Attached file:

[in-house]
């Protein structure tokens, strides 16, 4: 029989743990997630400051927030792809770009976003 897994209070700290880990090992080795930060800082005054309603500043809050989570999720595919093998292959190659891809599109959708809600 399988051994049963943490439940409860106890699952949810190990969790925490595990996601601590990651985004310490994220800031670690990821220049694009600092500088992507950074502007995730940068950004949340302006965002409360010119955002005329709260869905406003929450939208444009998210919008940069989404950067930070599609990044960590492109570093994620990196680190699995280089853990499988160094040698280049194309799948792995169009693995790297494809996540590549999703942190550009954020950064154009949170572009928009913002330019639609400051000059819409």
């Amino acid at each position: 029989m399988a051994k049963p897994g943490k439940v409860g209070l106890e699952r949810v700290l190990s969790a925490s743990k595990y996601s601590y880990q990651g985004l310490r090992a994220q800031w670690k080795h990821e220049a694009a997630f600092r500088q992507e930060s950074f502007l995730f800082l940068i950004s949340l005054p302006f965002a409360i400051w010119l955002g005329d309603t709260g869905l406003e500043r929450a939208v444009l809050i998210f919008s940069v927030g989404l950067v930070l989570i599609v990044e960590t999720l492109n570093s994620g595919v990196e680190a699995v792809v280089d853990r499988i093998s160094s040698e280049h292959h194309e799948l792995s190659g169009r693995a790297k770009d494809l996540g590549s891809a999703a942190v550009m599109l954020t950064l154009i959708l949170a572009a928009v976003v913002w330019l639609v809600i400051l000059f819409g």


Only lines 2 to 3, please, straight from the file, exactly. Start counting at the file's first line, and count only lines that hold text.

């Protein structure tokens, strides 16, 4: 029989743990997630400051927030792809770009976003 897994209070700290880990090992080795930060800082005054309603500043809050989570999720595919093998292959190659891809599109959708809600 399988051994049963943490439940409860106890699952949810190990969790925490595990996601601590990651985004310490994220800031670690990821220049694009600092500088992507950074502007995730940068950004949340302006965002409360010119955002005329709260869905406003929450939208444009998210919008940069989404950067930070599609990044960590492109570093994620990196680190699995280089853990499988160094040698280049194309799948792995169009693995790297494809996540590549999703942190550009954020950064154009949170572009928009913002330019639609400051000059819409």
């Amino acid at each position: 029989m399988a051994k049963p897994g943490k439940v409860g209070l106890e699952r949810v700290l190990s969790a925490s743990k595990y996601s601590y880990q990651g985004l310490r090992a994220q800031w670690k080795h990821e220049a694009a997630f600092r500088q992507e930060s950074f502007l995730f800082l940068i950004s949340l005054p302006f965002a409360i400051w010119l955002g005329d309603t709260g869905l406003e500043r929450a939208v444009l809050i998210f919008s940069v927030g989404l950067v930070l989570i599609v990044e960590t999720l492109n570093s994620g595919v990196e680190a699995v792809v280089d853990r499988i093998s160094s040698e280049h292959h194309e799948l792995s190659g169009r693995a790297k770009d494809l996540g590549s891809a999703a942190v550009m599109l954020t950064l154009i959708l949170a572009a928009v976003v913002w330019l639609v809600i400051l000059f819409g």